The Organ

Clementi’s Selection of Practical Harmony vol 1

Clementi’s Selection of Practical Harmony vol 1: Muzio Clementi

Edited by Andrea Coen.

Ut Orpheus MC52.1 £70.50
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Muzio Clementi (1752-1832) is well known today for his many virtuosic piano compositions, but in 1801 he published the title under review “for the Organ or Piano Forte” in four volumes, amounting to over 200 pieces including “Voluntaries, Fugues, Canons & other Ingenious Pieces by the most Eminent Composers” volume one of which has now been edited by Andreas Coen and published in a modern edition by Ut Orpheus as volume 52 part 1 of the composer’s complete works. The opening seven pages of Volume I are devoted to the “Epitome of counterpoint” with some 50 examples of simple, florid and double counterpoint from Fux, Palestrina, Kirnberger and Martini. This is followed by 62 pieces of music by some 20 different 18th century composers, most of which are fugal in from two to four voices and of various length and tempi, and suitable to either organ oir stringed keyboard instruments, but there are also some preludes and dance movements.

Most of the composers will be well known, but some of those whose contribution is of just one fairly substantial piece will probably not be - for example Joseph Umstatt, whose Voluntary - short and fairly free - and Fuge – based on sequential pattern - in G minor will repay study, and Johann Ernst Bach, whose Fantasia and Fuga in F, with alternating free and stricter, barred sections in the Fantasia followed by a well constructed fugue, also offers much of interest. Two Minuets by C.P.E Bach are from a collection primarily for stringed keyboard instruments and another Minuet with its trio is found in Symphony 44 by Haydn. A Fuga a 3 Voci by Giacomo Perti and a Fuga a 3 Voci on 2 subjects one of which is the ascending and descending scale covering an octave in semibreves, by Cristoforo Caresana are short, but not without some merit as are six predominantly two-voice Fugatos by Niccolò Porpora taken from his violin sonatas. There are six didactic Canons, in 2 voices by Charles Fasch, Giovanni Martini and C.P.E Bach - two pieces, one longer in binary form, and in four voices by Francesco Turini and Paolo Agostini de Vallerano.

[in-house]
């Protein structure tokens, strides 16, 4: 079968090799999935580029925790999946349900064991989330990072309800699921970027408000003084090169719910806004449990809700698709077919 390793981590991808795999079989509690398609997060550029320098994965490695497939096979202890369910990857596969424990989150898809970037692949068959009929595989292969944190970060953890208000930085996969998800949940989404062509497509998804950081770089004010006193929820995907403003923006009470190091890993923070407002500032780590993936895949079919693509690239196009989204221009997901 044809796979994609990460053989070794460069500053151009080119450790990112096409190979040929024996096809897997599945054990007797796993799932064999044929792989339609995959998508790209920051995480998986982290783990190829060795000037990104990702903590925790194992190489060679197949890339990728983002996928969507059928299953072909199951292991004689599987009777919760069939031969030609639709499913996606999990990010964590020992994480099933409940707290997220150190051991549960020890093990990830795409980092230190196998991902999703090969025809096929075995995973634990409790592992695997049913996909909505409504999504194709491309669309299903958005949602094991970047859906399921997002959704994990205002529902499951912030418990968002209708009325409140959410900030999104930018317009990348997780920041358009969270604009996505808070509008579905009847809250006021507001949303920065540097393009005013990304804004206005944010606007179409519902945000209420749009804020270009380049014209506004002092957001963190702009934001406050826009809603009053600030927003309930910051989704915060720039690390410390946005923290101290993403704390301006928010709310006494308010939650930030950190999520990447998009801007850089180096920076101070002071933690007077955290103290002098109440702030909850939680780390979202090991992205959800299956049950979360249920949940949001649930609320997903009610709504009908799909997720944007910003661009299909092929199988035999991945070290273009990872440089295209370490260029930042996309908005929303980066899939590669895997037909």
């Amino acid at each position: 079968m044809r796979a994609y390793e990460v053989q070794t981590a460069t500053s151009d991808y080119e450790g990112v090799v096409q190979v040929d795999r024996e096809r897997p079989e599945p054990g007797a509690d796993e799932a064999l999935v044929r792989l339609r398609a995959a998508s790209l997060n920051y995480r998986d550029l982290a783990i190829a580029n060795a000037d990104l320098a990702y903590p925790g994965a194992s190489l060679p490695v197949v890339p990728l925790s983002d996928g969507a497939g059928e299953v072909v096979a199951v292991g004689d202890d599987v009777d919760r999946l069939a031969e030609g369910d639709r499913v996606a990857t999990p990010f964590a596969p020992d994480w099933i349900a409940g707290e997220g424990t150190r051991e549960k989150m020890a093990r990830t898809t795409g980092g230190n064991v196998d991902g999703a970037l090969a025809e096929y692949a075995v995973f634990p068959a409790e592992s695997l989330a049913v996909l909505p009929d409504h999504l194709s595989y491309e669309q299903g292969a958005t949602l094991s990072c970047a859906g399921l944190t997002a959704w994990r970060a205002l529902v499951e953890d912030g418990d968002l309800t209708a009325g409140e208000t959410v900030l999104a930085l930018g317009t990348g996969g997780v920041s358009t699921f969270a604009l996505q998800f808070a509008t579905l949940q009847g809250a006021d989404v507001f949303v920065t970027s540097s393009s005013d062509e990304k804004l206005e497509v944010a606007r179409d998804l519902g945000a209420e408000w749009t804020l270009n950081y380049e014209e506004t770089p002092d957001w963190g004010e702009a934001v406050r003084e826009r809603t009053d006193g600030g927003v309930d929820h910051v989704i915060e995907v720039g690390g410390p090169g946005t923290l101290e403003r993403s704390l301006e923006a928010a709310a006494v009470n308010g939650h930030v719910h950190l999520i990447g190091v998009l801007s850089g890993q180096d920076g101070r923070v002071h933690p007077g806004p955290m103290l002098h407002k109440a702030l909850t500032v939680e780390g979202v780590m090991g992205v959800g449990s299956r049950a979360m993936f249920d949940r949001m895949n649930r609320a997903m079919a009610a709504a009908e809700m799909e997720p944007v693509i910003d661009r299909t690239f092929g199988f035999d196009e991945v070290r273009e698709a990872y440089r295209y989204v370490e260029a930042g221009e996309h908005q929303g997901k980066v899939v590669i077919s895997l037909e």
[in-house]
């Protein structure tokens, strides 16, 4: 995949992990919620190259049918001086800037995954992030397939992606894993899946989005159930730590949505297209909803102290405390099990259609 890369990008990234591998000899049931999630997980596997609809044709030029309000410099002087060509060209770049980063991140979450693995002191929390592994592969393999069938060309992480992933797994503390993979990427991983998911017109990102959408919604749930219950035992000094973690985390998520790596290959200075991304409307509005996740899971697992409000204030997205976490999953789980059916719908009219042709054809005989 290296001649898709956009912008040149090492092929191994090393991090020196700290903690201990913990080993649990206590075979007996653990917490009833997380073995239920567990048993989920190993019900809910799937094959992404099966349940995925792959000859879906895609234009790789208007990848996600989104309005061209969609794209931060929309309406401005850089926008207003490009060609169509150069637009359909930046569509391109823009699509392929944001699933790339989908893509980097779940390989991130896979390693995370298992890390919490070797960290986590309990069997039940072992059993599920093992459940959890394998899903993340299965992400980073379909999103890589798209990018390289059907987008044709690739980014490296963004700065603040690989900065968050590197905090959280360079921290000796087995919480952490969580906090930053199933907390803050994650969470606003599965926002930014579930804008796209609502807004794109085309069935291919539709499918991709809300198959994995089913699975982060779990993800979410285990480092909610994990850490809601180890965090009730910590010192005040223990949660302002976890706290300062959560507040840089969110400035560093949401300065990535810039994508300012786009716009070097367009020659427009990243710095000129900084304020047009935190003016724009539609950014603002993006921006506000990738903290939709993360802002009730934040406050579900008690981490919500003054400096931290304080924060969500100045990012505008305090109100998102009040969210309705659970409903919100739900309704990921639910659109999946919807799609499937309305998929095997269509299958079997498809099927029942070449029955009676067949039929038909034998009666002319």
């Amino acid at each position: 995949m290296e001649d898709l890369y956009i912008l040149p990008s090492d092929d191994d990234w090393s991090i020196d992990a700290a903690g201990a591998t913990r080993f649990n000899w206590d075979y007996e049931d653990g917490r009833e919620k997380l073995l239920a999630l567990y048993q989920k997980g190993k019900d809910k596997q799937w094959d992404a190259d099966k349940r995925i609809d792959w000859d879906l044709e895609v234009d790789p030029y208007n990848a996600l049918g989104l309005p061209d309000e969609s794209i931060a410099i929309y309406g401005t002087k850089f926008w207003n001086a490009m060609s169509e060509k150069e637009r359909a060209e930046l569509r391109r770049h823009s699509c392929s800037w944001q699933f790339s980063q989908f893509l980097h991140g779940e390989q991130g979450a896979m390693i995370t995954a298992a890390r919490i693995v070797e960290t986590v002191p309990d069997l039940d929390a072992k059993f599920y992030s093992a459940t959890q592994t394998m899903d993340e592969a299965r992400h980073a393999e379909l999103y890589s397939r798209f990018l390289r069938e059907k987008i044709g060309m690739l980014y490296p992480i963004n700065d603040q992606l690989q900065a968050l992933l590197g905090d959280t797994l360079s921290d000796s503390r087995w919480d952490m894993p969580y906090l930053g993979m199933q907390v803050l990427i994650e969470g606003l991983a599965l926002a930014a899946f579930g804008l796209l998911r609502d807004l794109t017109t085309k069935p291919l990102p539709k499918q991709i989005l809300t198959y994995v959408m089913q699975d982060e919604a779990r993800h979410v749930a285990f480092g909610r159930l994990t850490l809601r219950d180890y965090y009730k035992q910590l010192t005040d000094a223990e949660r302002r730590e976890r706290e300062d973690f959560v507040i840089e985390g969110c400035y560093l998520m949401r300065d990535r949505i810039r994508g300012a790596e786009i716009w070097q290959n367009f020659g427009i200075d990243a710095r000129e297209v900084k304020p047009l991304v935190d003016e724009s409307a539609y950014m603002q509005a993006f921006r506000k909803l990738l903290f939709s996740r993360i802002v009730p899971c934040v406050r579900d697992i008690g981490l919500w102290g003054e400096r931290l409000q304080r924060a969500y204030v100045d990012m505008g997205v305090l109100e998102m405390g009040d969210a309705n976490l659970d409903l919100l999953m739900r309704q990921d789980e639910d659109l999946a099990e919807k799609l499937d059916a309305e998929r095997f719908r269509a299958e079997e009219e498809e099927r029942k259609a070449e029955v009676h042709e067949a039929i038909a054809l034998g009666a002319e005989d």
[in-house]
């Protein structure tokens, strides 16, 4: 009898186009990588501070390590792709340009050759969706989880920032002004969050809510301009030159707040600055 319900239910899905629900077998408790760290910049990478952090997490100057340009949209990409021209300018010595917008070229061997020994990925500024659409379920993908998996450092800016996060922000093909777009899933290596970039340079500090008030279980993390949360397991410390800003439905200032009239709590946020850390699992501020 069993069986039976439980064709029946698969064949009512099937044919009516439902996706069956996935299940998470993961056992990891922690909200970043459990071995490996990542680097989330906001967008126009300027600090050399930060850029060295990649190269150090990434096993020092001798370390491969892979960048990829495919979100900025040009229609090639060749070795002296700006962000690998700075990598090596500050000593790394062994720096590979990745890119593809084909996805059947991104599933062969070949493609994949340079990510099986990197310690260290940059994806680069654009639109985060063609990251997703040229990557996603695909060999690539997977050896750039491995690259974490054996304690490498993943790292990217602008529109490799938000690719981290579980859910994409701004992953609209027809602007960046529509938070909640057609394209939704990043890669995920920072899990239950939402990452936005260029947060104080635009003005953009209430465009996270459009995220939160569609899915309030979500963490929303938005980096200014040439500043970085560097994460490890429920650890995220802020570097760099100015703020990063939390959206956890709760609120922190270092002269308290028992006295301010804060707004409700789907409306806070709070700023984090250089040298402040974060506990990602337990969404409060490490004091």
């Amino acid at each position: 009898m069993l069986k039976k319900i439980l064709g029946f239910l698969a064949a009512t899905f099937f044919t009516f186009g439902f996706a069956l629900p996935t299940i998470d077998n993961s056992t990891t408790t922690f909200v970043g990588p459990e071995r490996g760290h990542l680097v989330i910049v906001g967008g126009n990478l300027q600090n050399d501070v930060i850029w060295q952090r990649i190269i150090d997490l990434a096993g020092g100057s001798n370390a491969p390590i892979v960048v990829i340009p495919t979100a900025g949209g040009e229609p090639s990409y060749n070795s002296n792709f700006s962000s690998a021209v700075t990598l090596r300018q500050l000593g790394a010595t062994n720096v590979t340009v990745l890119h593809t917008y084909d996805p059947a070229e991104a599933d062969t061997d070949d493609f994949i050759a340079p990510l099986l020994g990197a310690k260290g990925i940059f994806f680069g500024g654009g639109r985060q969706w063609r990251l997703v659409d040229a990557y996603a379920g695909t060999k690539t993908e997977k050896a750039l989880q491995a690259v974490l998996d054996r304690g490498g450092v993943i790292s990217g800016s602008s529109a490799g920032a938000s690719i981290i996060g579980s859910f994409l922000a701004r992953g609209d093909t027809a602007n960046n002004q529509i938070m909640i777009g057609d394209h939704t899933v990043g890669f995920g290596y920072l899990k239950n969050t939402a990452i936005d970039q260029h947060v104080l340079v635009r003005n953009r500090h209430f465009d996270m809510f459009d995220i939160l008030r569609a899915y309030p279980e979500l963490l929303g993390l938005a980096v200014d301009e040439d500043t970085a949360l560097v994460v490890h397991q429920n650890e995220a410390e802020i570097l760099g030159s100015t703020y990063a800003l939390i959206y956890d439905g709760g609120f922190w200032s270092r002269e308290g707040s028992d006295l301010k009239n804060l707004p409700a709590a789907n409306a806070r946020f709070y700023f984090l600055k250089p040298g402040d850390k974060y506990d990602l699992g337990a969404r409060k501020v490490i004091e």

Among longer pieces by better known composers is a fairly short alla breve Fughetta by Georg Telemann, and nine artfully constructed Fugues by Johann Albrechtsberger, one of which is based on the ascending and descending hexachord, taken from various collections he published. 13 pieces by Johann Kirnberger, several of which are didactic in purpose, are mainly fugal, two on the same subject “variously treated” are entitled Voluntary. Also by him there is a Gavotte, a Polonoise, a Fuga and Polonoise, and a Preludio and Fuga. The Fugas are taken from his print of Huit Fugues or le clavecin ou l’orgue of 1778. Numbers 1, 3-6 taken from the well wrought IX Toccate e Fughe per l’organo published in ca. 1747 by Johann Eberlin are here entitled Voluntaries and Fugues. Eight pieces by C.P.E Bach, include four quite substantial and rewarding Fugas, one marked allegro di molto in G minor with much sequential writing being preceded by a free Fantasia, far more suited to the clavichord. A fine Fuga in A of 125 bars is preceded by a separate piece, also in A, entitled Voluntary, but they make a good pair. A two voice moto perpetuo Fuga in D minor requires concentration. A Voluntary in F minor (actually a binary form sonata movement from the Exempel nebst 18 Probestuecke for stringed keyboard instruments) is followed by a Fuga a 3 in F major. J.S.Bach is represented by the Pièce d’orgue BWV572– here entitled Preludio - and the French Suite in G for stringed keyboard instruments, its movements being presented here in a different order. Clementi himself arranged the Fuge from Mozart’s Requiem in quite concentrated four part writing. The Prelude and Fuge (in G) by Marpurg is another piece worth exploring, its overture-like prelude being followed by a lively fugue in 6/8. A Fuga a 2 in B minor attributed to Handel - unlikely to be an accurate attribution --is not without interest.

This well produced volume with almost 200 pages of music contains a helpful preface in English describing the purpose of the work, the quite comprehensive table of ornaments from Clementi’s “Introduction to the Art of Playing on the Piano Forte” from 1801 – note that the mordent can begin on either the main note or the lower auxiliary, and an invaluable table of sources for each piece. Information on the composers, especially the less well-known ones, including dates and place of work, would have been helpful. The volume contains an excellent, quite well balanced selection of pieces, just a few being primarily of didactic and academic interest, with the pedal part notated as the lowest note in the bass clef. Apart from the Bach Preludio several of the pieces demand quite a high level of technical ability, with crossed hands featuring in Albrechtsberger’s 5th Fugue, also including quaver passages in octaves in the left hand, and in the Voluntary in F minor by C.P.E Bach. Many will be invaluable for voluntaries, recitals and teaching.

John Collins